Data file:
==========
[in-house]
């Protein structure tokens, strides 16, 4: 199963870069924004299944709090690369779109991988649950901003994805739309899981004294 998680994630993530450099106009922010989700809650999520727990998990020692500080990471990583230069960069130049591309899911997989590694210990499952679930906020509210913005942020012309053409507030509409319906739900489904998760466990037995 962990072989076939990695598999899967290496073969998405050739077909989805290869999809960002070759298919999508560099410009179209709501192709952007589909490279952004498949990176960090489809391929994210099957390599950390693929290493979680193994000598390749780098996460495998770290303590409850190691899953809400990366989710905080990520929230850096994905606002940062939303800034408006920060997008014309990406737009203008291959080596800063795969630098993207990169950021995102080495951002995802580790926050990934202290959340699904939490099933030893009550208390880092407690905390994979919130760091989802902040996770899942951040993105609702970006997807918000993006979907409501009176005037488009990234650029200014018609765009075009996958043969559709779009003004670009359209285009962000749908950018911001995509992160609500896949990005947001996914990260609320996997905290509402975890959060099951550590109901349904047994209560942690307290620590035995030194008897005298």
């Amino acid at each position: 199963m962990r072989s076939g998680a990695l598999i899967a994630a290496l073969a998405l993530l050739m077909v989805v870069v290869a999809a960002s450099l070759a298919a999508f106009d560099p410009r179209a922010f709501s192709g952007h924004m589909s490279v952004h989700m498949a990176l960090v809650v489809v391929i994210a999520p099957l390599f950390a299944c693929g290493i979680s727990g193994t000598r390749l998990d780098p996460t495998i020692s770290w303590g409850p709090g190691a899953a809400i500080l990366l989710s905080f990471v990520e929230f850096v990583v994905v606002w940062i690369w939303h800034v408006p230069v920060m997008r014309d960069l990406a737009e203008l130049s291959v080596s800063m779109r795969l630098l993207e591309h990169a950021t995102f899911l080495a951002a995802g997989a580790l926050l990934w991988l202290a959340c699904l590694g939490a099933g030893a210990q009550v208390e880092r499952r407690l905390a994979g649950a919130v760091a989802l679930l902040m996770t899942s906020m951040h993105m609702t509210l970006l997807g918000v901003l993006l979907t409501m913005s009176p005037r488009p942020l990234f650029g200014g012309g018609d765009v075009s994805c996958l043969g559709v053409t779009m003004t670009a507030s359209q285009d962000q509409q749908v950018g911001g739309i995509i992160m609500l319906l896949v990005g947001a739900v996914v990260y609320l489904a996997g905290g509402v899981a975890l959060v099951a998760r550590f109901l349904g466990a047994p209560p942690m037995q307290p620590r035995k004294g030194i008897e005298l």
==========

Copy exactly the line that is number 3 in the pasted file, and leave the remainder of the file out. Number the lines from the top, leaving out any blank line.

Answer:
């Amino acid at each position: 199963m962990r072989s076939g998680a990695l598999i899967a994630a290496l073969a998405l993530l050739m077909v989805v870069v290869a999809a960002s450099l070759a298919a999508f106009d560099p410009r179209a922010f709501s192709g952007h924004m589909s490279v952004h989700m498949a990176l960090v809650v489809v391929i994210a999520p099957l390599f950390a299944c693929g290493i979680s727990g193994t000598r390749l998990d780098p996460t495998i020692s770290w303590g409850p709090g190691a899953a809400i500080l990366l989710s905080f990471v990520e929230f850096v990583v994905v606002w940062i690369w939303h800034v408006p230069v920060m997008r014309d960069l990406a737009e203008l130049s291959v080596s800063m779109r795969l630098l993207e591309h990169a950021t995102f899911l080495a951002a995802g997989a580790l926050l990934w991988l202290a959340c699904l590694g939490a099933g030893a210990q009550v208390e880092r499952r407690l905390a994979g649950a919130v760091a989802l679930l902040m996770t899942s906020m951040h993105m609702t509210l970006l997807g918000v901003l993006l979907t409501m913005s009176p005037r488009p942020l990234f650029g200014g012309g018609d765009v075009s994805c996958l043969g559709v053409t779009m003004t670009a507030s359209q285009d962000q509409q749908v950018g911001g739309i995509i992160m609500l319906l896949v990005g947001a739900v996914v990260y609320l489904a996997g905290g509402v899981a975890l959060v099951a998760r550590f109901l349904g466990a047994p209560p942690m037995q307290p620590r035995k004294g030194i008897e005298l």